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Wednesday, 7 November 1973
Page: 1569


Senator WRIGHT (TASMANIA) - I direct a question to the Attorney-General. On 30 October last reference was made on a widespread scale by the metropolitan Press to remarks that emanated from the new appointee to the Commonwealth Conciliation and Arbitration Commission in the person of Professor Isaac. They were to the effect that sometimes regrettably strikes provide the only way to a solution and they should be allowed to run their course. The significance of that expression from a member of the Arbitration Commission did not escape the notice of all the Australian Press. I ask the Minister whether the person, Professor Isaac, has actually been appointed a member of the Commission, or whether there has been simply an announcement that it is intended to appoint him from February next year. I require the information for the purpose of considering the appropriate action to take in examining his fitness for the proposed appointment.


Senator MURPHY -I understand that Professor Isaac has been appointed, but I will check on that. The honourable senator is aware of the way in which these matters are handled; certain documents are signed. In this instance I signed the documents some little time ago. I imagine that that is the position, but I can check on it. As to the implication arising from the honourable senator's question, I think it is fair to point out that the fitness of Professor Isaac was recognised by the former Administration when it appointed him, I think, to the Flight Crew Officers Industrial Tribunal, to act in the industrial sphere. He is an eminent and well-respected figure in the industrial sphere. If we are going to have a campain by the Opposition of attacking the appointments which are made to the Bench, perhaps the bases of these should be looked at.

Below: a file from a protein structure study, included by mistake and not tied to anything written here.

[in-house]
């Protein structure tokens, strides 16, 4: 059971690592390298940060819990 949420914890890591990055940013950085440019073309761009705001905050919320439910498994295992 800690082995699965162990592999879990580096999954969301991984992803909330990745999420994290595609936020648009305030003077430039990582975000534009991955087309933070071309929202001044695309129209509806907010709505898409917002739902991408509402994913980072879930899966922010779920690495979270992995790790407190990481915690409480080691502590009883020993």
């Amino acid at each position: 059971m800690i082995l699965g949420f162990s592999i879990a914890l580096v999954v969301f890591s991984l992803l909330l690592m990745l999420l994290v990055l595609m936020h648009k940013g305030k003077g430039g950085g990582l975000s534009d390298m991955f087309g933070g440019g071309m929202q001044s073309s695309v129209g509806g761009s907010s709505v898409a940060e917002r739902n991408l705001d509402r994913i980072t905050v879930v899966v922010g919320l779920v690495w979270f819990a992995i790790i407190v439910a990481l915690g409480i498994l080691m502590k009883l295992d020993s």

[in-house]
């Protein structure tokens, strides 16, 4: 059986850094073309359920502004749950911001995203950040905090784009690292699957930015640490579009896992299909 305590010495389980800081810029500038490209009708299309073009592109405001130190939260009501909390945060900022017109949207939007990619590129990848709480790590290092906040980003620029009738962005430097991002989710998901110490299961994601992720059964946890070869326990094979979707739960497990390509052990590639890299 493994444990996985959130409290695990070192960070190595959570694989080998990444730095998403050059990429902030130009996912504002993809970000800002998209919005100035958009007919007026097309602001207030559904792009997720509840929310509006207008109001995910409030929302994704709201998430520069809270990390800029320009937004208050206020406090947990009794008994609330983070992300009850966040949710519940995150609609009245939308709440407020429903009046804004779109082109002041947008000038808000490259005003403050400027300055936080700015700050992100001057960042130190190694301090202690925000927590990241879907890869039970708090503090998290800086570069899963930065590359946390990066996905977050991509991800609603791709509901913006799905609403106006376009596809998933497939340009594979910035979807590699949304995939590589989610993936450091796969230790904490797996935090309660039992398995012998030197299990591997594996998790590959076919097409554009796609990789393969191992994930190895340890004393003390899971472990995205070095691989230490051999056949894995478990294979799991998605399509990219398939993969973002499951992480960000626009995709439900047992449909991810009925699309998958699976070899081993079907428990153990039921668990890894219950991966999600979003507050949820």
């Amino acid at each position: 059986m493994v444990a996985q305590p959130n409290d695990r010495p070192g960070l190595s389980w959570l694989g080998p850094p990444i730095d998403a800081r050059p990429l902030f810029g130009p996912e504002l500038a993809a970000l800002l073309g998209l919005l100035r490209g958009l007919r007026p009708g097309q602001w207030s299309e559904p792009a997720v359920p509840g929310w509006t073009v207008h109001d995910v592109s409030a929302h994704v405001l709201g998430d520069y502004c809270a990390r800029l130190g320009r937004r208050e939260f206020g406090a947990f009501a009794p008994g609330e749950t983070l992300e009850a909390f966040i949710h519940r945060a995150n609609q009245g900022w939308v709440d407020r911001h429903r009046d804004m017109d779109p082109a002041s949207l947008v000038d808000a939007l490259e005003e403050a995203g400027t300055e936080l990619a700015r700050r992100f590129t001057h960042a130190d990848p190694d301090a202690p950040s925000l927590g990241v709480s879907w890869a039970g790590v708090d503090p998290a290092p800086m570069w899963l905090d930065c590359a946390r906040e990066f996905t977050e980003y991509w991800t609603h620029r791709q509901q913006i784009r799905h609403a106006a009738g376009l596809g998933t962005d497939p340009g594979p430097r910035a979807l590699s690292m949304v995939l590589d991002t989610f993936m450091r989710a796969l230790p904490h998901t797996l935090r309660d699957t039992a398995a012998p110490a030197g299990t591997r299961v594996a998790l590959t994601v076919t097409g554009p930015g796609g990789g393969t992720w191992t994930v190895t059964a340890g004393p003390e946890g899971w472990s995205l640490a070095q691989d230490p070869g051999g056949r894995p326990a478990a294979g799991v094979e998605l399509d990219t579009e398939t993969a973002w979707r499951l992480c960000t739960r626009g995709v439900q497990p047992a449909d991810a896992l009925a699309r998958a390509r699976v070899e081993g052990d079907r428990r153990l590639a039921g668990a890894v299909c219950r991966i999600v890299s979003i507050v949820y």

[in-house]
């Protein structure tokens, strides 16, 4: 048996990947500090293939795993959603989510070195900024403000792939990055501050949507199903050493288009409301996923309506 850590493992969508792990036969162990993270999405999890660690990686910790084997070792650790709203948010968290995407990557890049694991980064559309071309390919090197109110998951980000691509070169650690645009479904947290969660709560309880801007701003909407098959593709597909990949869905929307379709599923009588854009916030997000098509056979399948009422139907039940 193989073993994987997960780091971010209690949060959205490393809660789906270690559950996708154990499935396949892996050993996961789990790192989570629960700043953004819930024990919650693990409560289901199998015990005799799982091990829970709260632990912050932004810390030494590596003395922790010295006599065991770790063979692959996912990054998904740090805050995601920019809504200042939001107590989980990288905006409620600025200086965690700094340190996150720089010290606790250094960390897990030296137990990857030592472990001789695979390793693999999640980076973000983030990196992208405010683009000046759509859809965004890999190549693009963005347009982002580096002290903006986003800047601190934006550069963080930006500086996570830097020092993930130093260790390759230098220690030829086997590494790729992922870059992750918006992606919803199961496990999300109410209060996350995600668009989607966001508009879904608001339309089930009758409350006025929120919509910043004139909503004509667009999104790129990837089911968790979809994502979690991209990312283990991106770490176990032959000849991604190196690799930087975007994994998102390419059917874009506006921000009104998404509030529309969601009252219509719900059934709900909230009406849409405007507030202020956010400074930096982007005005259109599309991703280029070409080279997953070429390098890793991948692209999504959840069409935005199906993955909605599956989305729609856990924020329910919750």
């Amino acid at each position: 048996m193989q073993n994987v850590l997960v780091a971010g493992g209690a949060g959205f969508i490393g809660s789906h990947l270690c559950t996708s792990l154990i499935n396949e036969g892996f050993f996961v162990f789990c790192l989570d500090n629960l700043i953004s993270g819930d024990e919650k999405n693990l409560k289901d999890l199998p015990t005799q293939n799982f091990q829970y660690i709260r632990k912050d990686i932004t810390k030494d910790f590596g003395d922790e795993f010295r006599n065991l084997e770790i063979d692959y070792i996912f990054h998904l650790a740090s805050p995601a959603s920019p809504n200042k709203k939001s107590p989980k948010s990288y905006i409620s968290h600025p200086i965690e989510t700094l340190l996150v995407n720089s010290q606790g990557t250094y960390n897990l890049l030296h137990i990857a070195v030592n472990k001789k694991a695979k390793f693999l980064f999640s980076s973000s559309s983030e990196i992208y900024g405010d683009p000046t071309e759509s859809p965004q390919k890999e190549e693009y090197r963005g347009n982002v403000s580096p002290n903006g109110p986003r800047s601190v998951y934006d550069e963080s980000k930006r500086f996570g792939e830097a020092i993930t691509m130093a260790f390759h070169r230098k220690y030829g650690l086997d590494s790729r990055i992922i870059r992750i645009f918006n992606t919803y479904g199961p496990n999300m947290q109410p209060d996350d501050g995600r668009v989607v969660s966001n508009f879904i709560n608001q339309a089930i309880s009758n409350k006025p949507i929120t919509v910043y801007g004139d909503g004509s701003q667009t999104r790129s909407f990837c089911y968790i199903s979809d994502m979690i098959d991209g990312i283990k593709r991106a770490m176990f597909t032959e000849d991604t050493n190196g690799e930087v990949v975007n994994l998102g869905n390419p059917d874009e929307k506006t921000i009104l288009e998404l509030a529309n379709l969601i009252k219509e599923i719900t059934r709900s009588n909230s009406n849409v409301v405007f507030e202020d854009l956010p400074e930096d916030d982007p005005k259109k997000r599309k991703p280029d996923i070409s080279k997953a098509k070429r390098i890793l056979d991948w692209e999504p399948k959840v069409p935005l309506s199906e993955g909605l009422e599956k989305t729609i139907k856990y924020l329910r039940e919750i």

The honourable senator speaks of remarks made about strikes. I do not know whether those remarks are taken out of context or whether they are not. But I think at least this much ought to be added to them: In the operation of the Conciliation and Arbitration Commission, it has occurred in the past that members of that body have held that a strike was proper and ought not to be prevented by order of the Commission. I can well remember the time of the one man bus dispute in Melbourne when, after penalties had been imposed by the Industrial Court, the Conciliation and Arbitration Commission, first by a commissioner and then by the Full Bench, took off the ban on strikes and limitations of work because it took the view that, in the circumstances, it was unjust that the unions should be penalised.

It is quite clear that in certain circumstances in the proper operation of the industrial laws some strikes are justifiable in the eyes of those who have been appointed and who have operated in this sphere over the years. When I say appointed', I mean appointed by the previous Administration. Some suggestion that there is something wrong in what was said by the new appointee ought to be rejected out of hand. I would suggest with great respect that the imputations which fashionably are now being made by members of the Opposition about appointees or proposed appointees to the bench seem to be aimed at undermining public confidence in the judiciary and in those who hold quasi judicial positions.


Senator Wright - I ask for leave to reply to the debate -


The PRESIDENT - No.

Government Senators- No.


Senator Wright - It is a debate that you have permitted to go on.


The PRESIDENT - No. Order! I call Senator Wright to order. He is out of order.


Senator Wright - You do not refuse leave.


The PRESIDENT - Order! Senator Wright, please resume your seat. You are out of order.


Senator Wright - Mr President-


The PRESIDENT - Do you wish to ask a supplementary question?


Senator Wright - Why did you allow a debate in relation to the question -


The PRESIDENT - Order ! Please resume your seat, Senator Wright.


Senator Wright - . . . that is a completely outrageous attitude - -


The PRESIDENT - Senator Wright!


Senator Wright - ... a debate in reply to my question -


The PRESIDENT - Order ! I name Senator Wright.


Senator Wright - I am entitled to reply.


The PRESIDENT - Order!


Senator Wright - I asked a question and I am submerged by a debate of a partisan character.


Senator Murphy - I call upon Senator Wright to make such explanation as he would see fit.


Senator Webster - Senator Murphyis running the chamber.


Senator Murphy - I am acting in accordance with the Standing Orders.


Senator Wright - What is the procedure, Mr President?


The PRESIDENT - I have named you.